The Effect of Capital Structure on Profitability: An Empirical Analysis

The Effect of Capital Structure on Profitability: An Empirical Analysis

Seda Erdoğan (Bogazici University, Turkey)
DOI: 10.4018/978-1-4666-6635-1.ch018


The main objective of this chapter is to understand the trade-off between using debt and equity in the financing decisions of investments and investigate whether capital structure affects profitability of corporate firms in Turkey. This relationship is tested through using observations of 235 firms for 4 years with the inclusion of Correlation Analysis, Independent Sample t-test, and Regression Analysis with random/fixed effect estimation. Results show that in the manufacturing sector, size, growth, GDP, market to book value, short-term debt to total assets, and total debt to total assets came out to be significant factors in determining profitability (i.e. ROA). Findings indicate that the relationship between independent variables (i.e. debt/total assets and profitability) is positive, since firms can benefit from the tax advantages brought through receiving additional debt. For the service firms, contradictory results are obtained, such that the relationship between leverage and profitability is negative.
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The capital structure is defined as the mix of debt and equity that the firm uses to finance its investments and assets. The capital structure choice that provides the greatest appeal to investors and shareholders, that results in the lowest cost of capital and maximized firm value in the presence of efficient investment strategies is called Optimal Capital Structure (Muzir, 2011) One of the principal objectives of corporate finance is to make a firm reach an optimal capital structure that would facilitate its operations to maximize profitability and firm value.

While firms can choose among many alternative capital structures, including lease financing, warrants, convertible bonds, forward contracts and bond swaps; under the general headlines firms mainly use either debt or equity. The first common source of capital is debt, which surges the risks up associated with the future earnings while at the same time allowing a firm to generate a higher expected rate of return stemming from the tax benefit born from the interest expense; which basically demonstrates a trade-off with the changing levels of the use of debt. On the other hand, the second source of capital, i.e. equity, represents the right of shareholders on the firm’s assets. The contribution of equity to the cost of capital is higher as compared to debt financing because creditors have privileged rights over the firm’s assets as compared to shareholders in case of bankruptcy and liquidation. The augmenting usage of debt in raising capital to finance investments usually makes the firm’s future earnings more risky to the shareholders due to the rising financial risk basically born from borrowing more.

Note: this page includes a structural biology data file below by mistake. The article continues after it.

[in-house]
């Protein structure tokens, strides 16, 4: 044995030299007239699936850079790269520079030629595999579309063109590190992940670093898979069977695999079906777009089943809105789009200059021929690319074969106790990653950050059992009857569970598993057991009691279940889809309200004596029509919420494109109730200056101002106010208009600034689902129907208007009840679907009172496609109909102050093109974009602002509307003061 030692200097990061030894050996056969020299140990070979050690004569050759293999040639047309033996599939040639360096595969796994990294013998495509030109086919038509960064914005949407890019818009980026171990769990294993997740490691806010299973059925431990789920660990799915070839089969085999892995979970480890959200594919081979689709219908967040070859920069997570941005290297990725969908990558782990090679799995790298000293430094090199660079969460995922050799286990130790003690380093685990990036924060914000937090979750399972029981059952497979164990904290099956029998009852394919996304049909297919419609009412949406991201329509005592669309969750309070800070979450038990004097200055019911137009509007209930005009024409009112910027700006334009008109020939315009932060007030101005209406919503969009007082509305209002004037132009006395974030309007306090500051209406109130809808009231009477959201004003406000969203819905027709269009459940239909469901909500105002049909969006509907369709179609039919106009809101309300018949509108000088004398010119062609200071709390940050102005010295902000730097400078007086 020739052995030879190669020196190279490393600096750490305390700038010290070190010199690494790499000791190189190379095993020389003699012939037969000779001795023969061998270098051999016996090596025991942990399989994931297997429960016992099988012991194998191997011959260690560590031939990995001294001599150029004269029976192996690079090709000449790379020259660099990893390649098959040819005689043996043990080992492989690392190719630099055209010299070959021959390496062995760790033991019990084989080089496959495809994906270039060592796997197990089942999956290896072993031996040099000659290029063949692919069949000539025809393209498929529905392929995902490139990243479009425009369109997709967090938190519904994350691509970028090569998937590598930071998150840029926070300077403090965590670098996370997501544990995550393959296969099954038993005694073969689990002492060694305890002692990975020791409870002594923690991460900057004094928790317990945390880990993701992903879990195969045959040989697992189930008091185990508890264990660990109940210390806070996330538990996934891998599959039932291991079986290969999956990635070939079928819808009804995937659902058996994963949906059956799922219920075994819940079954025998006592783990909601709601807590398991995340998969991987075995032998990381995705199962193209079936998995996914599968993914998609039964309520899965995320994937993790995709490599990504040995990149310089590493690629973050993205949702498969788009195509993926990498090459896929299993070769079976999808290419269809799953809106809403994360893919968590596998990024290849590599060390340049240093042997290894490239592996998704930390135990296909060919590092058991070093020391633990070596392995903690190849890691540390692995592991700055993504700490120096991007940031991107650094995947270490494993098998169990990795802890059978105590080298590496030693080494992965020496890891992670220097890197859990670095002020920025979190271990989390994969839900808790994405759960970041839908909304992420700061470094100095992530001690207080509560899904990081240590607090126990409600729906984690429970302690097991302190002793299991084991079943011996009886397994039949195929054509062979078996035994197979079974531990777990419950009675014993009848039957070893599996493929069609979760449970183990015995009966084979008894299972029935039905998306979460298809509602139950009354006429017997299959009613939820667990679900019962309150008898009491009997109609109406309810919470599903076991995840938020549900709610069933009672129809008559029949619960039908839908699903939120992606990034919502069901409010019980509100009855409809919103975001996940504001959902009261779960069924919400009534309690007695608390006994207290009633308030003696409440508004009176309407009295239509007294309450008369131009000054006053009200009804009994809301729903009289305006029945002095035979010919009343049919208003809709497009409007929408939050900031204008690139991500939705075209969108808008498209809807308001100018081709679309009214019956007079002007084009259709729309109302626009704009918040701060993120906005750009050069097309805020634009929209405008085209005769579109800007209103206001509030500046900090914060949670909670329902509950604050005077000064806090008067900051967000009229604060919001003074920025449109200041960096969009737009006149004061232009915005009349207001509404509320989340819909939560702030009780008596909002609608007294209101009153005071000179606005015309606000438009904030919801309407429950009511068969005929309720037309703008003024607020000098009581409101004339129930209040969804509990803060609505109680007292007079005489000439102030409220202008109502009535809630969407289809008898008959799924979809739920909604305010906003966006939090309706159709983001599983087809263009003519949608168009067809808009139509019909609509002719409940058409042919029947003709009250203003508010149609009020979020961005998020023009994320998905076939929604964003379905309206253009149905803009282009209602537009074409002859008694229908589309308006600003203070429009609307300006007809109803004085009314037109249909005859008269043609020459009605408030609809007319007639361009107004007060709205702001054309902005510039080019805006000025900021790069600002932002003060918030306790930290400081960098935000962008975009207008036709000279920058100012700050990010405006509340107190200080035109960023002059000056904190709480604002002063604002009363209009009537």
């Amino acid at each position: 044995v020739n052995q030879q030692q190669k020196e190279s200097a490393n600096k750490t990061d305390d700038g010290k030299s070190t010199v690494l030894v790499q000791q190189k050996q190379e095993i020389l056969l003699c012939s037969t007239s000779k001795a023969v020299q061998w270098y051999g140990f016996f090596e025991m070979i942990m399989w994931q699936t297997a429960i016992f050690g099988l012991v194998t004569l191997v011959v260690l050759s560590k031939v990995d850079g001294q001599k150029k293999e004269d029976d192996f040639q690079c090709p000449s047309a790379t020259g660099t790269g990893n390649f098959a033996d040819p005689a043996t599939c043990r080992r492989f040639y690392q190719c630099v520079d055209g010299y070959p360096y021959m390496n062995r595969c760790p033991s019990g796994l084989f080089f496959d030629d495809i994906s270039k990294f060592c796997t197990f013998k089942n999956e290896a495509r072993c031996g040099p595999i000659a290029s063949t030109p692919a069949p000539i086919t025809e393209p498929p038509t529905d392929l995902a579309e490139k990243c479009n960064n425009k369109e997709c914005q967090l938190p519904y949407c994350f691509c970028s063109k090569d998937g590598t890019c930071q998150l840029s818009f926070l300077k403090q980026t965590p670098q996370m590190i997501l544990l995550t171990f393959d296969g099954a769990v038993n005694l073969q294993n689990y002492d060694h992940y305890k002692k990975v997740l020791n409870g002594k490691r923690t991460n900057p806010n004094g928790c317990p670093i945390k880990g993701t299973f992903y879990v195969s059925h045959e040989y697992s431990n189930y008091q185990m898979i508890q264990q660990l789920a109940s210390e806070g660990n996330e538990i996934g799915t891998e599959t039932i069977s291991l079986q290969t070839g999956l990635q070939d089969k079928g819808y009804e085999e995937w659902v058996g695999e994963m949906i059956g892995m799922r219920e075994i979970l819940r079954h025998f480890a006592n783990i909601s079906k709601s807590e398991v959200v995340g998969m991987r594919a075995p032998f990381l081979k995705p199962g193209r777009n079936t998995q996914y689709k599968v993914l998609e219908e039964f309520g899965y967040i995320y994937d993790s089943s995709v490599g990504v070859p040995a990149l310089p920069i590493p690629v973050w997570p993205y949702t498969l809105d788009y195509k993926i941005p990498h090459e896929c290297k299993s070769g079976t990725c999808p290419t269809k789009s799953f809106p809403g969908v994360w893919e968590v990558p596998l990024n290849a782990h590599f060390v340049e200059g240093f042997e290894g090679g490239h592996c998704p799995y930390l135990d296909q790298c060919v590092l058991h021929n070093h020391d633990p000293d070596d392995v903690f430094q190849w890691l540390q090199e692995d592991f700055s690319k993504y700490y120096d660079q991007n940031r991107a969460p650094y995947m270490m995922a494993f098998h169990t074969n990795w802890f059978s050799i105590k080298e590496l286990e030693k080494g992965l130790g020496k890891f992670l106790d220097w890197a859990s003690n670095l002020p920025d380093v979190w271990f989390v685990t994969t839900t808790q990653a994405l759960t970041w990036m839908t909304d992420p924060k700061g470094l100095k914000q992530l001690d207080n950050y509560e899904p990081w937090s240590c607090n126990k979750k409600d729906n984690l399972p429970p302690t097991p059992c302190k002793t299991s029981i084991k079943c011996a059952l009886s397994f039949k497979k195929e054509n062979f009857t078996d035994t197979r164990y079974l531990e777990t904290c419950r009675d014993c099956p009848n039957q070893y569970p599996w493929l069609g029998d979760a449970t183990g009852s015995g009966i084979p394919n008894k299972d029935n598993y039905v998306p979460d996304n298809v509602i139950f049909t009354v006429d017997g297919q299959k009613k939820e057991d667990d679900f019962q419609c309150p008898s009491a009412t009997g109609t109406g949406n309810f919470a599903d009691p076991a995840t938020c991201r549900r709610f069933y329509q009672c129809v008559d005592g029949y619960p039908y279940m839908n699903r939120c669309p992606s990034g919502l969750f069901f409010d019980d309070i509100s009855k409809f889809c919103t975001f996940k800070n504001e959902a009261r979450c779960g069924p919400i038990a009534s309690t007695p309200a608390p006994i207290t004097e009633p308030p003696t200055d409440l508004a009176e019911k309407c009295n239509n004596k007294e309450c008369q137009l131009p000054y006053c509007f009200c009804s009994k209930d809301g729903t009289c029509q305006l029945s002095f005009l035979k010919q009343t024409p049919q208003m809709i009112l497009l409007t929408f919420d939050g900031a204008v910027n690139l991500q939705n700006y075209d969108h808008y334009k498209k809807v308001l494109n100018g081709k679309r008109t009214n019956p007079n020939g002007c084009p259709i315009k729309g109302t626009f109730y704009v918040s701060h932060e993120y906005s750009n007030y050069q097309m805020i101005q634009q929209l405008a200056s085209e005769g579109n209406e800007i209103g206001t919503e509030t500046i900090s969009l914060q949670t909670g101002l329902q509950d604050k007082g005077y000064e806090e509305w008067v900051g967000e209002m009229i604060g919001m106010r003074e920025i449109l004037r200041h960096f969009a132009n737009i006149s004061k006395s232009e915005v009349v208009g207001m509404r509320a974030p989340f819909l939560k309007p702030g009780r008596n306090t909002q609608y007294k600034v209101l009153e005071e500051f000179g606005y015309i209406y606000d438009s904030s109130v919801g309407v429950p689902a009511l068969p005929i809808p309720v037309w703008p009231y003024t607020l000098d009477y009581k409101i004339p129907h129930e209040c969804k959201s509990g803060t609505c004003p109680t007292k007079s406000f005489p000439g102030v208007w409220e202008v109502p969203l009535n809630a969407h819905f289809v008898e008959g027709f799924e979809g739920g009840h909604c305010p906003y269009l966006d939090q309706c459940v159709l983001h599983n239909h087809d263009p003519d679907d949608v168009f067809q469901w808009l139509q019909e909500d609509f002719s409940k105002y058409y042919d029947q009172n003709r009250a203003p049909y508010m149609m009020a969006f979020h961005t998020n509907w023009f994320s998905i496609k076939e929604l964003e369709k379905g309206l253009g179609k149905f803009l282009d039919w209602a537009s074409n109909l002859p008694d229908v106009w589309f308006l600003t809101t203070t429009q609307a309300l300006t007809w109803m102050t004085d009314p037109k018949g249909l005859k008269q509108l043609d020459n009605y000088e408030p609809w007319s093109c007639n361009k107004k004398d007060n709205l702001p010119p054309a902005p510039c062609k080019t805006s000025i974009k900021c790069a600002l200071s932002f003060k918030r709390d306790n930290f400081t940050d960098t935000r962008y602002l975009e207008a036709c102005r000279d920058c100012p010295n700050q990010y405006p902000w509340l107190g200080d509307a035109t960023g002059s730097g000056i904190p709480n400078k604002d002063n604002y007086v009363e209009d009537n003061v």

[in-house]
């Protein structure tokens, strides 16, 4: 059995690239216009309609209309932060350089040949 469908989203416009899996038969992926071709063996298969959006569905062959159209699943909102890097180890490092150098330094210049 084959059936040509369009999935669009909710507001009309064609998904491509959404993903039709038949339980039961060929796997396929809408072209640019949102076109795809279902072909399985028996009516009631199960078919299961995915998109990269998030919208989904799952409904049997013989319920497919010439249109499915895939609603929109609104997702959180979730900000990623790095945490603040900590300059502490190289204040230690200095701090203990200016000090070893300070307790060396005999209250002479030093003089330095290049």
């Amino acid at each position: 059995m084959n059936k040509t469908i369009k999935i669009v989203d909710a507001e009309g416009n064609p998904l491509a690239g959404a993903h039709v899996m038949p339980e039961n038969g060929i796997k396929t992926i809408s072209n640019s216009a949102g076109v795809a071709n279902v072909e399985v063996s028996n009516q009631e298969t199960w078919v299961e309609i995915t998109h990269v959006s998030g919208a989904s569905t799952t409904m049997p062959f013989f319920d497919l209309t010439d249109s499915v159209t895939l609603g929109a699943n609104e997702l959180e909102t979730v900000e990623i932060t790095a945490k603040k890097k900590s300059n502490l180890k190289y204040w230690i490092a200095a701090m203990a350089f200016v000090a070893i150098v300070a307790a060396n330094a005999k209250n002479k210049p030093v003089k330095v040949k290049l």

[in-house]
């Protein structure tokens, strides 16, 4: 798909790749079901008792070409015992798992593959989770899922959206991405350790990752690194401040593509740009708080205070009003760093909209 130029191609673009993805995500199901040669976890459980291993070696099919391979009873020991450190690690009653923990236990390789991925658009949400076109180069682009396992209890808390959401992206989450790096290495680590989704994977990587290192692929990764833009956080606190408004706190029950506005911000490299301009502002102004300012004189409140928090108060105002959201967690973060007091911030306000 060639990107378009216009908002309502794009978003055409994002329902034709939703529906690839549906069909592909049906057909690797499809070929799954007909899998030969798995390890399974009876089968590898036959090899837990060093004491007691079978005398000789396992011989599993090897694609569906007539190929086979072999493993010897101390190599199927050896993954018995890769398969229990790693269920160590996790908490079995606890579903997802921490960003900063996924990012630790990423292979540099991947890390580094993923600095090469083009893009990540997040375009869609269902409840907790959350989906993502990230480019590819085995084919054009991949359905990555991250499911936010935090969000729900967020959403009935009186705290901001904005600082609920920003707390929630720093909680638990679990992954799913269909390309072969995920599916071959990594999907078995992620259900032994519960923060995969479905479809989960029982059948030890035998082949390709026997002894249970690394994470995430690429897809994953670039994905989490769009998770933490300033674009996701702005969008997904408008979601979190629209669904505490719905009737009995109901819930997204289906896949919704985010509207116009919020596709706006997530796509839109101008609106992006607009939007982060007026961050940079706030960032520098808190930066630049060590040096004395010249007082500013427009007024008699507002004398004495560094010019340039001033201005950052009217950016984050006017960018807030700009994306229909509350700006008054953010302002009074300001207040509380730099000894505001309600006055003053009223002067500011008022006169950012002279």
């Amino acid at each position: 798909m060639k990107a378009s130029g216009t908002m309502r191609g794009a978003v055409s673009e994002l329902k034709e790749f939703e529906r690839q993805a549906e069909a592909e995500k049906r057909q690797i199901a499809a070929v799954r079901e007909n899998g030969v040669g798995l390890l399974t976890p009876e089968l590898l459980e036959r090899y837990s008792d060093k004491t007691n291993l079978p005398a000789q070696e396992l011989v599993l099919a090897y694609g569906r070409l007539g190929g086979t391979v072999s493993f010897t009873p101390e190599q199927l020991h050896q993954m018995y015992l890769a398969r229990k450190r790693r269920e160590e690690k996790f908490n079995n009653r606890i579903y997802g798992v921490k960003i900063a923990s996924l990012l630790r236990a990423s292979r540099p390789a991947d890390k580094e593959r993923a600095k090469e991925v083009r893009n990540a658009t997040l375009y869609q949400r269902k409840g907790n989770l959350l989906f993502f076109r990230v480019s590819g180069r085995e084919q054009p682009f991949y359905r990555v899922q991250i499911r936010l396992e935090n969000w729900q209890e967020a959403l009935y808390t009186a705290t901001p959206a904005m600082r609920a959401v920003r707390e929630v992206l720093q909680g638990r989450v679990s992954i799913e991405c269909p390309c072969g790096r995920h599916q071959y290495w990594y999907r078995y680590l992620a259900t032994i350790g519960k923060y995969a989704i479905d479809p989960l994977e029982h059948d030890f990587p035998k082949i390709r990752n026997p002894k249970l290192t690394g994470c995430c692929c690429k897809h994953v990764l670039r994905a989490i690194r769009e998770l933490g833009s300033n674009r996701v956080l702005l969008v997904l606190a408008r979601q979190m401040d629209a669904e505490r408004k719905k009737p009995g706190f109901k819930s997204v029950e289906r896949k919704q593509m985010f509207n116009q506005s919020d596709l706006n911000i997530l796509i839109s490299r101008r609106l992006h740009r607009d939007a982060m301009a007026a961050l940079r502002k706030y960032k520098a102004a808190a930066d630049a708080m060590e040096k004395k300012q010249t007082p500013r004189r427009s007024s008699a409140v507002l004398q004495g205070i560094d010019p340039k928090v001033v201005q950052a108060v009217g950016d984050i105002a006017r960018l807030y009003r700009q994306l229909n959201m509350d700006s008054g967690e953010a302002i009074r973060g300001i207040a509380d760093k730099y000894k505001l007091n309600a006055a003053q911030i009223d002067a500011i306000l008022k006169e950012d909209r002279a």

The relationship between capital structure and profitability is an important one since the amelioration in the profit margins of a firm is extremely essential for its long-term survivability. As the interest payment on debt is tax deductible, the addition of debt to the existing capital funding will improve the profitability of the firm. If interest was not tax-deductible, firms’ owners would be indifferent as to whether to use debt or equity and in situations where interest is tax-deductible, they would maximize the value of their firms by using 100% debt financing (Azhagaiah & Gavoury, 2011). This is prohibited by the fact that the use of debt in capital structure financing decisions leads to agency costs. Hence, with the ultimate aim of giving sound capital structure decisions, testing the relationship between capital structure and the profitability of the firm carries utmost importance.

The trade-off between using debt and equity in the financing decisions of investments, the lack of an agreement about what would qualify as the optimal capital structure in the manufacturing and non-manufacturing sectors and finally the necessity to comprehend whether capital structure effects profitability or not in Turkey constitute the primary motive to conduct this research.

The rest of the paper is organized as follows: As the initial step, both the theoretical papers, as well as the more recently conducted empirical papers on the relationship between capital structure and the profitability of a firm will be analyzed. Following this section, the methodology that will be used in this study including Correlation, Univariate and Multivariate analysis will be explained. Finally, the results of the analysis will be stated followed by our conclusion on the subject.

Key Terms in this Chapter

Agency Theory: Highlights the possible conflict between shareholders and managers.

Equity: Second source of capital, (i.e. the right of shareholders on the firms’ assets).

Debt: First common source of capital, (i.e. funding received by companies from outside sources).

Static Trade-Off Theory: States that the firm’s optimal capital structure decision is a function of the trade-off between tax benefit due to debt use and bankruptcy-related costs.

Capital Structure: Mix of debt and equity used by companies in order to finance its investments.

Pecking Order Theory: States that a profitable firm in need of additional fund first tends to use its retained earnings.

Irrelevance Theorem: States that firms should be indifferent in choosing between debt and equity in their financing decisions.

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